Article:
KARACHI: The rupee, which has been under pressure lately, is expected to trade in a range bound next week, although traders say the likelihood of a small depreciation is likely.
Fears of an economic slowdown resulting from a nationwide resurgence of coronavirus cases could hurt rupee sentiment, as the government has signaled it will shut down major cities if the outbreak gets out of hand.
“We anticipate that demand from importers will remain high, especially as it approaches the end of the month. Supply is expected to be insufficient to meet demand. Overall the rupee is likely to hover with a slight downside possibility, “said one foreign exchange trader.
The rupee lost 94 paisas, or 0.61 percent, to close at 153.87 against the dollar in the upcoming week.
“Even though the macro is deteriorating, next week the rupee will be more or less range bound, unless we witness sharp weakness in regional currencies or adverse publication of REER. [Real Effective Exchange Rate] numbers, “Tresmark said in his weekly report on Saturday.
COVID-19 made its presence felt in the rupee, which fell sharply, trading as low as 154.15 before pairing some losses, as exporters sold ahead towards the rally.
While the pandemic helped fuel this rally, traders claimed that large deals related to coupon payments for Eurodollars were the main reason for the spike.
Market volatility is consistent with regional markets, which have become more volatile due to the sharp increase in daily cases. In India, the rupee is trading above the 75 / $ level after being range bound at the 72 level just a few weeks ago, “he said.
The current account posted a deficit of $ 47 million in March, making it the fourth month in a row. Foreign exchange reserves also decreased slightly.
Pakistan’s foreign reserves fell slightly to $ 23.212 billion in the week ended April 16 from $ 23.220 billion last week.
Foreign reserves held by the State Bank of Pakistan (SBP) fell $ 63 million to $ 16.043 billion.
“The biggest casualty is the bond market where yields fell materially, said the report, adding that traders who had previously expected interest rates to rise, finally reversed their views as they realized that the impact related to COVID-19 may remain. for months to come. “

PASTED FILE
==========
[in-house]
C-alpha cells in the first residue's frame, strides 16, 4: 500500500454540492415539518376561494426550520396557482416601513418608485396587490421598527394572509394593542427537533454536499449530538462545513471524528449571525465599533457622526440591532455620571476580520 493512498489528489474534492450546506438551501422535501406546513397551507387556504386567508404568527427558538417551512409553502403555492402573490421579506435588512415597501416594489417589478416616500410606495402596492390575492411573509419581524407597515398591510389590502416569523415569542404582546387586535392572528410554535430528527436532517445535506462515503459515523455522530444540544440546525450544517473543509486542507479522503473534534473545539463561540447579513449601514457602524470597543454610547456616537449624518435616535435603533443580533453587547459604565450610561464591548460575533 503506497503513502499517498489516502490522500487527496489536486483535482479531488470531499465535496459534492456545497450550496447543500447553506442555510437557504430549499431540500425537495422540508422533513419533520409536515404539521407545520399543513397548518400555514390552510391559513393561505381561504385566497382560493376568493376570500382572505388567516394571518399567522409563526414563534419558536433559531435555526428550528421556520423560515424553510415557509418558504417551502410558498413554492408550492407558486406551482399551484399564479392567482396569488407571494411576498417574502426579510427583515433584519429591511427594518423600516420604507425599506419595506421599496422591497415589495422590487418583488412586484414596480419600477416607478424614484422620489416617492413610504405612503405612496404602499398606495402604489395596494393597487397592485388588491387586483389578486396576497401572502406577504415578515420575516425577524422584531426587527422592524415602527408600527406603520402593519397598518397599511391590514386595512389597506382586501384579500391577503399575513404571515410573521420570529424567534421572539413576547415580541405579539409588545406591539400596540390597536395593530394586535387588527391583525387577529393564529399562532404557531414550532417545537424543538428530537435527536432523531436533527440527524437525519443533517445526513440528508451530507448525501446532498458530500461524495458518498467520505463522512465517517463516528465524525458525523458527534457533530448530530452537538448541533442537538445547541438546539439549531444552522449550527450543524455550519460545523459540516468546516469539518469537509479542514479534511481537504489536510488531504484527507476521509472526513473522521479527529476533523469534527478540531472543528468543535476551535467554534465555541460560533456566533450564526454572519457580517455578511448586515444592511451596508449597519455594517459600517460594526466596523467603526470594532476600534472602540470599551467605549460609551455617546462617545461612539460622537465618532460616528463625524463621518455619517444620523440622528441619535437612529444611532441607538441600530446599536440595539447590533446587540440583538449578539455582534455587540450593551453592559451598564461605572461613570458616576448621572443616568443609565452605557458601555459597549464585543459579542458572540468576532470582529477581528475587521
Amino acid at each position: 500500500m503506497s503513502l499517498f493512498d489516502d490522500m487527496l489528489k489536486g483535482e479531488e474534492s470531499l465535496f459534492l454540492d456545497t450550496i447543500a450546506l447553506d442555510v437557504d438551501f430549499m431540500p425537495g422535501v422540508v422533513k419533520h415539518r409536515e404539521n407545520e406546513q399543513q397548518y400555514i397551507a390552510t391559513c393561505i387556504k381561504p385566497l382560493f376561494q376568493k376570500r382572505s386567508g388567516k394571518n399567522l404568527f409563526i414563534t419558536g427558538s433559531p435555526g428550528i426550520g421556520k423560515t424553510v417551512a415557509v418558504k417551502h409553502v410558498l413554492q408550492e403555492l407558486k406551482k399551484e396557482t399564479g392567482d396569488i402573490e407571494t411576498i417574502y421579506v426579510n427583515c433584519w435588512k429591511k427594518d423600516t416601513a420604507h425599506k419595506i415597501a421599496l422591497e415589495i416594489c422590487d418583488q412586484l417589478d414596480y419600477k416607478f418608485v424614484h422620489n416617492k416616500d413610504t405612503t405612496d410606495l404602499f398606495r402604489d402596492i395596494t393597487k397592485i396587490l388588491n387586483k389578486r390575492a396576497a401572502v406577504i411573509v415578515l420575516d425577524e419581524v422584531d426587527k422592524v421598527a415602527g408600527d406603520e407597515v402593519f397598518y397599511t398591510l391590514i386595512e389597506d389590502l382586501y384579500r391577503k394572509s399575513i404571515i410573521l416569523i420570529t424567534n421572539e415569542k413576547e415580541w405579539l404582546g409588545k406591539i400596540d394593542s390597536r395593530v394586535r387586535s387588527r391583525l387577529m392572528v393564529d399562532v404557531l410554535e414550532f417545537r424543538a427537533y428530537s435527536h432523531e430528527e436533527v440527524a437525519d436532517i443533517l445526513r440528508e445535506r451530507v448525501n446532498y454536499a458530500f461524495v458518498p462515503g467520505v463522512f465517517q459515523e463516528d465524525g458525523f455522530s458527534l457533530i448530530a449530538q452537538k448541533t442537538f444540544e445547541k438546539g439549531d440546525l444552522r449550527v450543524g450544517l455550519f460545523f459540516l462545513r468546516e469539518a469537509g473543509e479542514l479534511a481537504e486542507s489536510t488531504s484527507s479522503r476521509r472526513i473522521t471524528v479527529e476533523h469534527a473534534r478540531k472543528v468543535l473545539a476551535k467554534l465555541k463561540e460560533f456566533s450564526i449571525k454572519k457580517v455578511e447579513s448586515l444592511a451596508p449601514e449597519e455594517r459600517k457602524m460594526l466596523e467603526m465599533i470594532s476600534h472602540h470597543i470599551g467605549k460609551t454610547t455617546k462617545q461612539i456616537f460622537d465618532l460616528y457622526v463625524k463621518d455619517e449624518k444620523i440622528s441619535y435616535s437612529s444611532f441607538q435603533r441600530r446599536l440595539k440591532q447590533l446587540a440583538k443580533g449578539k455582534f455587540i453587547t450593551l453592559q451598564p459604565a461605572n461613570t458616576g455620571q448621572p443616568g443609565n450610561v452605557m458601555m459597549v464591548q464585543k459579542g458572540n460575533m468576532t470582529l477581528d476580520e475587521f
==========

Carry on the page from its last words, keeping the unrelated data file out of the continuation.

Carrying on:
As a result, Pakistan was also able to raise Rs700 billion a few pips lower than the previous auction. Analysts expect interest rates to remain unchanged throughout 2021.
KARACHI: The rupee is likely to show a range bound movement against the dollar in the coming week due to higher demand for hard currencies from importers.
After holding on to a limited range last week, the rupee started its upward trend in the interbank market, as the political crisis (Senate election) eased and dollar inflows remained strong.
On Wednesday, the rupee closed at 155.74 against the dollar, seeing a sudden appreciation of 0.98 paisas, or 0.63 percent, its biggest one-day gain since August 27, 2020.
The inflows from remittances and the Roshan Digital Account, as well as a lower-than-expected decline in the Real Effective Exchange Rate (REER) contributed to the increase in the value of the rupee.
REER fell 1.05 percent in January to 95.3177 from 96.3266 recorded in December 2020. The decline in REER prompted exporters to sell dollars in the market.
The rupee rose to 155.45 on Thursday. However, it did not sustain upward momentum and closed lower at 155.97 against the dollar on Friday, as traders recalibrated their positions and started buying.
Traders expect the rupee to consolidate around current levels due to significant uptake in importers ordering ahead, hindering exporters’ sales.
“We can see demand for big companies and importers over the next week and the inflows may not be large enough to match that,” said a foreign exchange trader.
Balance of payments figures are yet to be released but current account is likely to remain negative in February which will create a current account deficit for the third consecutive month, suggesting Pakistan has experienced outflows. This may put pressure on the local currency.